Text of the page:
# Baa baa black sheep
Baa baa black sheep, have you any wool?
Yes sir, yes sir, three bags full!
One for the master, one for the dame,
And one for the little boy who lives down the lane.
# History and Meaning
There are two main theories to the origins of baa baa black sheep, either as a response to a medieval wool tax or linked to Britain's dark history of Slave trading.
# The Great Wool Tax of 1275
King Edward I introduced a tax on wool, where the proceeds of wool was shared three ways, between:
- the King
- the Church
- the farmer
In the original version there was 'none for the little boy who lives down the lane'. A version of the rhyme from 1744 went:
Bah, Bah, a black Sheep,
Have you any wool?
Yes old mate I have
Three bags full,
Two for my master,
One for my dame,
None for the little boy
That cries in the lane.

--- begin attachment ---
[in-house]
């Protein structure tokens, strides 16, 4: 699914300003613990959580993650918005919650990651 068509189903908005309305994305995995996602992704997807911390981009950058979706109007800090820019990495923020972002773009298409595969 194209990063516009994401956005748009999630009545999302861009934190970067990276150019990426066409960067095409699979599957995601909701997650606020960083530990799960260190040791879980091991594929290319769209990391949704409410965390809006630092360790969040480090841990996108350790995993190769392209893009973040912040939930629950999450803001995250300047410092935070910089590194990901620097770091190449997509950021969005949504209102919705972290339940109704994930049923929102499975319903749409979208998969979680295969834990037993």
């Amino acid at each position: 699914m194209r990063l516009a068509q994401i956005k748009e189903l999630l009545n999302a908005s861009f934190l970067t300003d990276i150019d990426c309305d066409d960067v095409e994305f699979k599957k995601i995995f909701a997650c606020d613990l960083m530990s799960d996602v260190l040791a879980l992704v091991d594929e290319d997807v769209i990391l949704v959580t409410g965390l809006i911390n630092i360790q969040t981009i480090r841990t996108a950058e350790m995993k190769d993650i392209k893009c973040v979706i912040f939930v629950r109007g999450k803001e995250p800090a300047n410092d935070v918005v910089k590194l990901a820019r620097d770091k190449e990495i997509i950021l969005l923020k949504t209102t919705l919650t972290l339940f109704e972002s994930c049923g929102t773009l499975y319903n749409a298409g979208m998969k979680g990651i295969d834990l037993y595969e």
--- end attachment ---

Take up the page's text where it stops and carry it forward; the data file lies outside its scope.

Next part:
The sheep's black color made it less valuable than white wool. White wool could be dyed more easily into other colored clothing. This is also the origin of the phrase 'black sheep of the family' to mean someone who has done something bad that brings embarrassment or shame to his or her family (opens new window).
# The slave trade - is baa baa black sheep rascist?
Another theory is that the rhyme hides a racist meaning dating back to the British slave trade. Between 1662 and 1807 Britain sold around 3 million Africans into slavery in the Americas. This theory has lead to the rhyme being discouraged in its original form in schools, instead changing the rhyme to alternate between different colors of sheep. For instance, 'baa, baa, blue sheep, have you any wool?' followed by 'baa, baa, green sheep, have you any wool?'.